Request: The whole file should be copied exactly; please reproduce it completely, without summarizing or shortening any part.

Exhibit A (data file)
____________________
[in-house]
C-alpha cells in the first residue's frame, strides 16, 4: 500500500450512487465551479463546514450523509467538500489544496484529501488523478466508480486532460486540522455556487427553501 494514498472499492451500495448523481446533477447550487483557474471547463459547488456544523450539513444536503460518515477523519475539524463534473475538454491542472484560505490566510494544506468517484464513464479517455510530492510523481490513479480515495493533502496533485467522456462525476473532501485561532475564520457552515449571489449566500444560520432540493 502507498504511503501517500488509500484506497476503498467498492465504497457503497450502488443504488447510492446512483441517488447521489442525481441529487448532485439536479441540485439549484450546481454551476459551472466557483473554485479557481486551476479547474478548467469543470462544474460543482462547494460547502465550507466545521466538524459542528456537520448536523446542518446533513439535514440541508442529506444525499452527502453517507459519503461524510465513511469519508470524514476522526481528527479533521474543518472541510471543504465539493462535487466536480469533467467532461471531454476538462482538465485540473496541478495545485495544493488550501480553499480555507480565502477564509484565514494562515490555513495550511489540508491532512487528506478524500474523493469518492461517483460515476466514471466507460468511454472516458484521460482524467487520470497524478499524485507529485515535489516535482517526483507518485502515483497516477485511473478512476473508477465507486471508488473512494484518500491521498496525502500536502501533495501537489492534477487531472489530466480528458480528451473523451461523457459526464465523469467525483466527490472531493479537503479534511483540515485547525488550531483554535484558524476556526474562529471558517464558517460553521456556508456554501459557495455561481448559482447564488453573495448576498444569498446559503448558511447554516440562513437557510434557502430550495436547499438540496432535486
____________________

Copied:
[in-house]
C-alpha cells in the first residue's frame, strides 16, 4: 500500500450512487465551479463546514450523509467538500489544496484529501488523478466508480486532460486540522455556487427553501 494514498472499492451500495448523481446533477447550487483557474471547463459547488456544523450539513444536503460518515477523519475539524463534473475538454491542472484560505490566510494544506468517484464513464479517455510530492510523481490513479480515495493533502496533485467522456462525476473532501485561532475564520457552515449571489449566500444560520432540493 502507498504511503501517500488509500484506497476503498467498492465504497457503497450502488443504488447510492446512483441517488447521489442525481441529487448532485439536479441540485439549484450546481454551476459551472466557483473554485479557481486551476479547474478548467469543470462544474460543482462547494460547502465550507466545521466538524459542528456537520448536523446542518446533513439535514440541508442529506444525499452527502453517507459519503461524510465513511469519508470524514476522526481528527479533521474543518472541510471543504465539493462535487466536480469533467467532461471531454476538462482538465485540473496541478495545485495544493488550501480553499480555507480565502477564509484565514494562515490555513495550511489540508491532512487528506478524500474523493469518492461517483460515476466514471466507460468511454472516458484521460482524467487520470497524478499524485507529485515535489516535482517526483507518485502515483497516477485511473478512476473508477465507486471508488473512494484518500491521498496525502500536502501533495501537489492534477487531472489530466480528458480528451473523451461523457459526464465523469467525483466527490472531493479537503479534511483540515485547525488550531483554535484558524476556526474562529471558517464558517460553521456556508456554501459557495455561481448559482447564488453573495448576498444569498446559503448558511447554516440562513437557510434557502430550495436547499438540496432535486